It is probably safe to assume that most of the readers of this publication have a familial history of entrepreneurship. Be it in retail, agriculture, light manufacturing or some type of service, many of us could tell stories of how our immigrant ancestors got started in the "new country." These stories, of course, continue to play out today as new immigrants and refugees find their way into the U.S. economy.
However, those stories are more than just family lore. The details within those entrepreneurial tales form the basis for an understanding of how businesses develop and grow. Such knowledge is important if we hope to provide a business and financial environment that allows equal opportunity for all, and the United States has a number of laws and policies aimed at that goal. But those entrepreneurial details are elusive—available data is usually after-the-fact and offers little insight into choices made at startup—and without such data we cannot adequately measure whether our programs are effective.
For the Federal Reserve banks, this subject has particular currency because we, under the authority of the Community Reinvestment Act of 1977, must encourage commercial banks to help meet the credit needs of the communities in which they operate, including low- and moderate-income neighborhoods. Sounds pretty straightforward, but localized credit markets are complicated by a host of dynamics, not least of which is the cultural and economic background of many of the residents.
This is especially true of the neighborhoods of Minneapolis and St. Paul, where the Hmong have been settling for more than 25 years. These inner-city neighborhoods were made even more diverse by the arrival of these Southeast Asian refugees, most of whom knew no English nor had any experience living in a Western culture, let alone a market-based economy. How, then, would these people fare within the formal credit markets of the U.S. banking system? Or, to focus the question the other way, how would banks respond to this new community within their neighborhoods?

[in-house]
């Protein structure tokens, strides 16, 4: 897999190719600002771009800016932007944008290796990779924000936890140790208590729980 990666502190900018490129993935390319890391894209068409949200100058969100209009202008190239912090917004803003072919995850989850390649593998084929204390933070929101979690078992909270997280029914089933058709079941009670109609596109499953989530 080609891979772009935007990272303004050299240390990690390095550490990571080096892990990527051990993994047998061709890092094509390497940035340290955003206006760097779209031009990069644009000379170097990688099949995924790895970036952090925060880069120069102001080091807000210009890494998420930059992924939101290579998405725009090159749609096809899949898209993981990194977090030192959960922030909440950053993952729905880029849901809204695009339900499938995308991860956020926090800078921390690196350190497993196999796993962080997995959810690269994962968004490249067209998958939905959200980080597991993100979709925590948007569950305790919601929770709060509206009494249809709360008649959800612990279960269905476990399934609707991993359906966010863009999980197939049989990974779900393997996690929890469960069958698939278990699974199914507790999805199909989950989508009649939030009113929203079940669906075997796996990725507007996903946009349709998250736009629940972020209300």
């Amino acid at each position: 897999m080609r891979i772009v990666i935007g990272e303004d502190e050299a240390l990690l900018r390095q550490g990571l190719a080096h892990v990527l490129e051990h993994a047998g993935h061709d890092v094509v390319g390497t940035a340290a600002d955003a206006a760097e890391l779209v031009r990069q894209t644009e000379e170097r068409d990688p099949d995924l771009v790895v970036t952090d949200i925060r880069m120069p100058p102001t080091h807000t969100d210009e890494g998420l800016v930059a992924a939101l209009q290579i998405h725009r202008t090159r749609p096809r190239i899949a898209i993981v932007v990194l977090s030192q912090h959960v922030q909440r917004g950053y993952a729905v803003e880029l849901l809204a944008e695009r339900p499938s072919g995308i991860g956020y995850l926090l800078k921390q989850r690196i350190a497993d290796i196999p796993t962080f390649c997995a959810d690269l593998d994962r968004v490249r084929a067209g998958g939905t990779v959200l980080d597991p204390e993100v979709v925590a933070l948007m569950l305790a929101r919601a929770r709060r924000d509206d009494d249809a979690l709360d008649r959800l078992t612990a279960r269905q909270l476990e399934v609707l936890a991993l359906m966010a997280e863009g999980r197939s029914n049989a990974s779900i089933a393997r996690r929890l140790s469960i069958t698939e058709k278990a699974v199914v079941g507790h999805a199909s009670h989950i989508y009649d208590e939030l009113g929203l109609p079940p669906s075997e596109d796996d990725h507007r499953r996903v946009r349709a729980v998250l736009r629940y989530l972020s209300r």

You'll have to read the following essay for the answers, but one thing's for sure, the research effort described in this year's Annual Report has given us insight into more than just how much access the Hmong in Minneapolis-St. Paul have to bank credit, it has also provided a deeper understanding of how credit markets work. Some of those lessons go beyond the local neighborhoods described here and apply to other lending markets—that's one of the benefits of this type of research. It's not an end in itself, but the beginning of a broader understanding of credit markets.
Finally, this year's Annual Report includes a photo essay of the Minneapolis-St. Paul Hmong community. The scenes depicted in these photos—education, entrepreneurship, family support and community involvement—reflect the key themes described in the written essay and provide a richer understanding of this ethnic community's place in the Twin Cities. In other words, the photo essay helps to illustrate those stories that have formed the basis of our analytical research. I hope you enjoy reading this year's Annual Report, and we welcome your comments.
Gary H. Stern
Annual Report Essay:
Between Two Worlds: How Do Credit Markets Work?